Sachicasaurus: the first giant nothosaur, not a pliosaur

Páramo-Fonseca, Benavides-Cabra and Gutiérrez 2018
described Sachicasaurus (Figs. 1-3, MP111209-1, Barremian (Early Cretaceous) Columbia; estimated 10m in length, 2m skull length), a taxon they thought was a giant pliosaur related to Brauchauchenius (Fig. 2).

Unfortunately
the authors did not consider comparing their discovery to Nothosaurus. The short flippers are the first clue that perhaps they should have done so. Misidentifying several bones was a problem. The large reptile tree (LRT, 1420 taxa) tests each new taxon against all prior taxa, thereby largely avoiding the paleo-sin of taxon exclusion.

Figure 1. Sachicasaurus skull from Páramo-Fonseca et al. 2018, colors added.

Figure 1. Sachicasaurus skull from Páramo-Fonseca et al. 2018, colors added. Some skull bones restored in color. Note the differences in the preorbital region of the skull between the original interpretation drawing and the DGS color applied to the skull photo.

Sachicasaurus vitae (Páramo-Fonseca, Benavides-Cabra and Gutiérrez 2018, 10m in length) was originally considered a short-flippered pliosaur related to long-flippered Brachauchenius characterized by two autopomorphic characters: a very short mandibular symphysis ending at the mid length of the fourth mandibular alveoli and reduced number of mandibular teeth (17-18). Here this giant nests with Nothosaurus (above). Originially several bones were misidentified. The ilium is uniquely bifurcated with a dorsal and posterior process. In dorsal view the mandibles are convex while the maxillae are concave, leaving quite a gap between them.

Figure 2. Sachicasaurus was the size of the pliosaurs, Kronosaurus and Brauchenia, but was related to Nothosaurus. This is the first known giant nothosaur.

Figure 2. Sachicasaurus was the size of the pliosaurs, Kronosaurus and Brauchenia, but was related to Nothosaurus. This is the first known giant nothosaur.

Several bones were originally misidentified.
The former left ‘scapula’ is really the clavicle. The former right ‘scapula’ is really the coracoid. The former sock-shaped ‘radius’ is the tiny scapula.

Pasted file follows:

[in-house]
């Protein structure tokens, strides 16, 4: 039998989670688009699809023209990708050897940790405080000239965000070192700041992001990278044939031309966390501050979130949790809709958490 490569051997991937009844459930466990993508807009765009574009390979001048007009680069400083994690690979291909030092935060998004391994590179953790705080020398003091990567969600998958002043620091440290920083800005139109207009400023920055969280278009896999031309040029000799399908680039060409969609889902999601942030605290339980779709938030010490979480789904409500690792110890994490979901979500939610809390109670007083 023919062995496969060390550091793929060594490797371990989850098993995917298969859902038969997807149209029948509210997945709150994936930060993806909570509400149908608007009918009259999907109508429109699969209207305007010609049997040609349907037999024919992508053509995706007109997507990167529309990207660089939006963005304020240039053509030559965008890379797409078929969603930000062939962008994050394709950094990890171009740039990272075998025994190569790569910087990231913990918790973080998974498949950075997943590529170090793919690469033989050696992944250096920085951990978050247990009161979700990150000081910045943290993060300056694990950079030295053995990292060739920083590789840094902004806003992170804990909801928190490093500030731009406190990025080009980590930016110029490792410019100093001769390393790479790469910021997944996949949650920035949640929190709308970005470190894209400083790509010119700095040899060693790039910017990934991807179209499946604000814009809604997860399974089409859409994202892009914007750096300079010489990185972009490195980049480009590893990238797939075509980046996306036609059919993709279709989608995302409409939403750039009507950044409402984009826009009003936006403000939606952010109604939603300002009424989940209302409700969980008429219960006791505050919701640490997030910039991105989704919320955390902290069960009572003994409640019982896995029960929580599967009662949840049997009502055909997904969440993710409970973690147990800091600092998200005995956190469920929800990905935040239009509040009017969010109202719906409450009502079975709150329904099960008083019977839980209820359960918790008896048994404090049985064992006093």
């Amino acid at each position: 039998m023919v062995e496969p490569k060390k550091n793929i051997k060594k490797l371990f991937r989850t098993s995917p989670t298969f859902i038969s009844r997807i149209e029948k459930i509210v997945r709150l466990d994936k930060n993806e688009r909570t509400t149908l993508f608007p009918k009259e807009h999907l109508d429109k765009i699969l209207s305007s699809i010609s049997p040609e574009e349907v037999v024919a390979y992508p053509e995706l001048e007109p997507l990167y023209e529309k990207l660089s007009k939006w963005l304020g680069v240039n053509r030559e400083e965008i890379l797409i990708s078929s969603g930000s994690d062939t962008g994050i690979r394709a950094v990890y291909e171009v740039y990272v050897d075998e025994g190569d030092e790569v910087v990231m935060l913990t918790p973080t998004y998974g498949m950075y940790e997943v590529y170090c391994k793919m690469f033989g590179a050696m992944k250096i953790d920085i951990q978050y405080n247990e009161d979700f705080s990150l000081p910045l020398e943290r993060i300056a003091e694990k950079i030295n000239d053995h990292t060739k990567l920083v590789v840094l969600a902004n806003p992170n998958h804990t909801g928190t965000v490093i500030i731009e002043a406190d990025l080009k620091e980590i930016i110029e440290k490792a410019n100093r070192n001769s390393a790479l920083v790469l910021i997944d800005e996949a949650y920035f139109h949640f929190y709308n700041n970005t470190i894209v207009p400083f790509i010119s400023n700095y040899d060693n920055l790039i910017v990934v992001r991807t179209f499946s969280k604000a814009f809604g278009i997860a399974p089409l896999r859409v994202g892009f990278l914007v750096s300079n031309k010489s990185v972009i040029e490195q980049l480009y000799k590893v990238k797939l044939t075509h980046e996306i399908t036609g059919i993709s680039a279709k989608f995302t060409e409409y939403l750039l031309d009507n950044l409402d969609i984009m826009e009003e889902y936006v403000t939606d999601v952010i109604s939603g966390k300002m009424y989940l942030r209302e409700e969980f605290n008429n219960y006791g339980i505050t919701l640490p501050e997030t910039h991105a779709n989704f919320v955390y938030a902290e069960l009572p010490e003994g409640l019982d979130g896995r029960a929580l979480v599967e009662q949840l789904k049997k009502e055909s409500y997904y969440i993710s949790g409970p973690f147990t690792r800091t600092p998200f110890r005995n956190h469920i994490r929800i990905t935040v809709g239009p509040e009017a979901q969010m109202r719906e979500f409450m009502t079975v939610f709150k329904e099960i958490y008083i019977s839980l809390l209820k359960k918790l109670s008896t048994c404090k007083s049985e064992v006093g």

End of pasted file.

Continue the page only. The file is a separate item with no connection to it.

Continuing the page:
Figure 3. Sachisaurus pectoral girdle and flippers reconstructed with new identities provided here.

Figure 3. Sachisaurus pectoral girdle and flippers reconstructed with new identities provided here. Pectoral elements are digitally duplicate and flipped left to right.

Real plesiosaurs have long flippers
with more than the usual number of phalanges per digit. By contrast, Sachicasaurus does not have long flippers and It has the plesiomorphic number of phalanges. Yes, the skull is huge and the neck is short. In the LRT those pliosaur-like traits are not enough to attract Sachicasaurus toward the pliosaurs. Note the different interpretations of the skull bones presented here (Fig. 1). The nasals, in particular, are nothosaurian, not pliosaurian.

Figure 4. Data for Nothosaurus for comparison with Sachicasaurus. The interclavicle could easily be lost.

Figure 4. Data for Nothosaurus for comparison with Sachicasaurus. The interclavicle could easily be lost. Note the plesiomorphic number of phalanges on both the manus and pes. Compare these to those in figure 3.

From the same Early Cretaceous formation
three real pliosaurs have been discovered. This would have been the fourth one, except it’s a nothosaur with pliosaur size and proportions by convergence. Earlier we looked at a similar convergence between toothed whales and baleen whales.

Figure 5. Subset of the LRT focusing on the Eusauropterygia, including Sachicasaurus.

Figure 5. Subset of the LRT focusing on the Eusauropterygia, including Sachicasaurus.


References
Páramo-Fonseca ME, Benavides-Cabra CD and Gutiérrez IE 2018. A new large Pliosaurid from the Barremian (Lower Cretaceous) of Sáchica, Boyacá, Colombia. Earth Sciences Research Journal 220(4):223-238. eISSN 2339-3459. Print ISSN 1794-6190.

wiki/Sauropterygia
wiki/Sachicasaurus

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